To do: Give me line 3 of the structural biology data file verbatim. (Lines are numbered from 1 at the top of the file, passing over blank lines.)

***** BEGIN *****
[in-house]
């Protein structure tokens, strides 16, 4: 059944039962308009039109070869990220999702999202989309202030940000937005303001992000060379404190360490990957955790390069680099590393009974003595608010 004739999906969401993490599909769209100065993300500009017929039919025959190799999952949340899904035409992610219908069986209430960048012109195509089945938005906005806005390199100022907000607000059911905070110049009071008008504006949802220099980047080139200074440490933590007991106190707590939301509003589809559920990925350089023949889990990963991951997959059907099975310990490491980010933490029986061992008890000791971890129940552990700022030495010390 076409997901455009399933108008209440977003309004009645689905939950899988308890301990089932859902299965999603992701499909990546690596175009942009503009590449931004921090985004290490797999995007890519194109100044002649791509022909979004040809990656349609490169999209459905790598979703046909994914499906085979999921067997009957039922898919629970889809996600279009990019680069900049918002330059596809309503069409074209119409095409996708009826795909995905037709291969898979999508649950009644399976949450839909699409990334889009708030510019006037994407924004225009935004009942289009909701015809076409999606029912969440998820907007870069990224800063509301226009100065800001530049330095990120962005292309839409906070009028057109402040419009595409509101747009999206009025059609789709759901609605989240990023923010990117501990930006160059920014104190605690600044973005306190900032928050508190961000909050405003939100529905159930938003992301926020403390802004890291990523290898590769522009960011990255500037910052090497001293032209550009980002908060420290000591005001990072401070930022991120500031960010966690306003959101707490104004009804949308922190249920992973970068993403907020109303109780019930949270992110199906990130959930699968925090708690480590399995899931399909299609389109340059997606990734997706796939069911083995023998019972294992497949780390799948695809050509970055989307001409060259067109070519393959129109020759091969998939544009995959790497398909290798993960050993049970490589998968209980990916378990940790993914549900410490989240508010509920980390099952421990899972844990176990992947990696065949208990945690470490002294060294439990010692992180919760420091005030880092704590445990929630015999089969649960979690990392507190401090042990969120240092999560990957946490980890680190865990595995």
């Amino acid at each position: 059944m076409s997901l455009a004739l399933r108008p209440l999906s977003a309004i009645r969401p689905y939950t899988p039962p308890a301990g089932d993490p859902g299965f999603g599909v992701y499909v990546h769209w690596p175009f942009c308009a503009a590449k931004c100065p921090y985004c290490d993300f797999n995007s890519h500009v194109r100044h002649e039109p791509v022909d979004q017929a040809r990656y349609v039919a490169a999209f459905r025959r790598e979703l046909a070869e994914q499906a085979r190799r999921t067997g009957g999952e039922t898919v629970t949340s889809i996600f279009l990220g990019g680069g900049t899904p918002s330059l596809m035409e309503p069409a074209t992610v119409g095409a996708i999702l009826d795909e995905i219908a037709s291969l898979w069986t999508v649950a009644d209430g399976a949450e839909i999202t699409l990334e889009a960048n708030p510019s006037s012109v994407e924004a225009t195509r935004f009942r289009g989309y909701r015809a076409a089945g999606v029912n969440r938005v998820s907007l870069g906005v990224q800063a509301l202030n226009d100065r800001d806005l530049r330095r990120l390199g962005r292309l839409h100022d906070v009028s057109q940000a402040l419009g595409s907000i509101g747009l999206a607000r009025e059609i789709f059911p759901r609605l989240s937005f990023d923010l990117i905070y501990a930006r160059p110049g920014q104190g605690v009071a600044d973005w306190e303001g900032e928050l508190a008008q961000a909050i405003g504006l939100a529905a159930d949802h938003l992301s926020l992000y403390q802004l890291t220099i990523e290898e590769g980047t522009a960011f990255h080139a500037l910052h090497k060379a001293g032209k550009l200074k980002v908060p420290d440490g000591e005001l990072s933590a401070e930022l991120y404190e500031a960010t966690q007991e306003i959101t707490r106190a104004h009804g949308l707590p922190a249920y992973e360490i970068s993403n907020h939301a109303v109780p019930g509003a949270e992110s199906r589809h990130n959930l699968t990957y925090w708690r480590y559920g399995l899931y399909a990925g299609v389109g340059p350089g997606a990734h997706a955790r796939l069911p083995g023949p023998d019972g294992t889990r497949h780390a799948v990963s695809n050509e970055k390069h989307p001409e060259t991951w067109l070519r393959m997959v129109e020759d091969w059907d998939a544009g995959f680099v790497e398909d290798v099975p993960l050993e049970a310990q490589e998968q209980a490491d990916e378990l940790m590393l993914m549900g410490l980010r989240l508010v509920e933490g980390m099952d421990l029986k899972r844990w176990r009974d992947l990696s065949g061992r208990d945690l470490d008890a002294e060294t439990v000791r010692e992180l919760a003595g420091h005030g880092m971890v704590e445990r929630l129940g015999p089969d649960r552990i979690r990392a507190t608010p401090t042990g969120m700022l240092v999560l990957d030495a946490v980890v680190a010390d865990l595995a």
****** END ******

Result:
């Amino acid at each position: 059944m076409s997901l455009a004739l399933r108008p209440l999906s977003a309004i009645r969401p689905y939950t899988p039962p308890a301990g089932d993490p859902g299965f999603g599909v992701y499909v990546h769209w690596p175009f942009c308009a503009a590449k931004c100065p921090y985004c290490d993300f797999n995007s890519h500009v194109r100044h002649e039109p791509v022909d979004q017929a040809r990656y349609v039919a490169a999209f459905r025959r790598e979703l046909a070869e994914q499906a085979r190799r999921t067997g009957g999952e039922t898919v629970t949340s889809i996600f279009l990220g990019g680069g900049t899904p918002s330059l596809m035409e309503p069409a074209t992610v119409g095409a996708i999702l009826d795909e995905i219908a037709s291969l898979w069986t999508v649950a009644d209430g399976a949450e839909i999202t699409l990334e889009a960048n708030p510019s006037s012109v994407e924004a225009t195509r935004f009942r289009g989309y909701r015809a076409a089945g999606v029912n969440r938005v998820s907007l870069g906005v990224q800063a509301l202030n226009d100065r800001d806005l530049r330095r990120l390199g962005r292309l839409h100022d906070v009028s057109q940000a402040l419009g595409s907000i509101g747009l999206a607000r009025e059609i789709f059911p759901r609605l989240s937005f990023d923010l990117i905070y501990a930006r160059p110049g920014q104190g605690v009071a600044d973005w306190e303001g900032e928050l508190a008008q961000a909050i405003g504006l939100a529905a159930d949802h938003l992301s926020l992000y403390q802004l890291t220099i990523e290898e590769g980047t522009a960011f990255h080139a500037l910052h090497k060379a001293g032209k550009l200074k980002v908060p420290d440490g000591e005001l990072s933590a401070e930022l991120y404190e500031a960010t966690q007991e306003i959101t707490r106190a104004h009804g949308l707590p922190a249920y992973e360490i970068s993403n907020h939301a109303v109780p019930g509003a949270e992110s199906r589809h990130n959930l699968t990957y925090w708690r480590y559920g399995l899931y399909a990925g299609v389109g340059p350089g997606a990734h997706a955790r796939l069911p083995g023949p023998d019972g294992t889990r497949h780390a799948v990963s695809n050509e970055k390069h989307p001409e060259t991951w067109l070519r393959m997959v129109e020759d091969w059907d998939a544009g995959f680099v790497e398909d290798v099975p993960l050993e049970a310990q490589e998968q209980a490491d990916e378990l940790m590393l993914m549900g410490l980010r989240l508010v509920e933490g980390m099952d421990l029986k899972r844990w176990r009974d992947l990696s065949g061992r208990d945690l470490d008890a002294e060294t439990v000791r010692e992180l919760a003595g420091h005030g880092m971890v704590e445990r929630l129940g015999p089969d649960r552990i979690r990392a507190t608010p401090t042990g969120m700022l240092v999560l990957d030495a946490v980890v680190a010390d865990l595995a």